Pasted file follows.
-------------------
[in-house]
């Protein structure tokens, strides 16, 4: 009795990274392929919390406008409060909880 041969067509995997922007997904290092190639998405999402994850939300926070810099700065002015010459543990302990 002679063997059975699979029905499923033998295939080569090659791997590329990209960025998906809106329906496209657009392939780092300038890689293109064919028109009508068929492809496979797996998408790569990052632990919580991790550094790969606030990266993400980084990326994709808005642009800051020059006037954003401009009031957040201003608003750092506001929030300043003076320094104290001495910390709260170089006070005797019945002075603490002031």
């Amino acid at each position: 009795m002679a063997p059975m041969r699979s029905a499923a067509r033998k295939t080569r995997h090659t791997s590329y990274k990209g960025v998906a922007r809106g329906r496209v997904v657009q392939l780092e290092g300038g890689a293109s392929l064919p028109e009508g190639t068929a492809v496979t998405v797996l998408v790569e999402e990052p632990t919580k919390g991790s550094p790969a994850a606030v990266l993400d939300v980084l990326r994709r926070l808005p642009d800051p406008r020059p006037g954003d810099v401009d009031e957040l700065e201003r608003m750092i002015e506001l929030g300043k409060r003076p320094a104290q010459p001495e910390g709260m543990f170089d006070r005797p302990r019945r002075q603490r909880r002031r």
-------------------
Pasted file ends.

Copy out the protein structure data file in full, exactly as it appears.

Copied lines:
[in-house]
């Protein structure tokens, strides 16, 4: 009795990274392929919390406008409060909880 041969067509995997922007997904290092190639998405999402994850939300926070810099700065002015010459543990302990 002679063997059975699979029905499923033998295939080569090659791997590329990209960025998906809106329906496209657009392939780092300038890689293109064919028109009508068929492809496979797996998408790569990052632990919580991790550094790969606030990266993400980084990326994709808005642009800051020059006037954003401009009031957040201003608003750092506001929030300043003076320094104290001495910390709260170089006070005797019945002075603490002031």
């Amino acid at each position: 009795m002679a063997p059975m041969r699979s029905a499923a067509r033998k295939t080569r995997h090659t791997s590329y990274k990209g960025v998906a922007r809106g329906r496209v997904v657009q392939l780092e290092g300038g890689a293109s392929l064919p028109e009508g190639t068929a492809v496979t998405v797996l998408v790569e999402e990052p632990t919580k919390g991790s550094p790969a994850a606030v990266l993400d939300v980084l990326r994709r926070l808005p642009d800051p406008r020059p006037g954003d810099v401009d009031e957040l700065e201003r608003m750092i002015e506001l929030g300043k409060r003076p320094a104290q010459p001495e910390g709260m543990f170089d006070r005797p302990r019945r002075q603490r909880r002031r």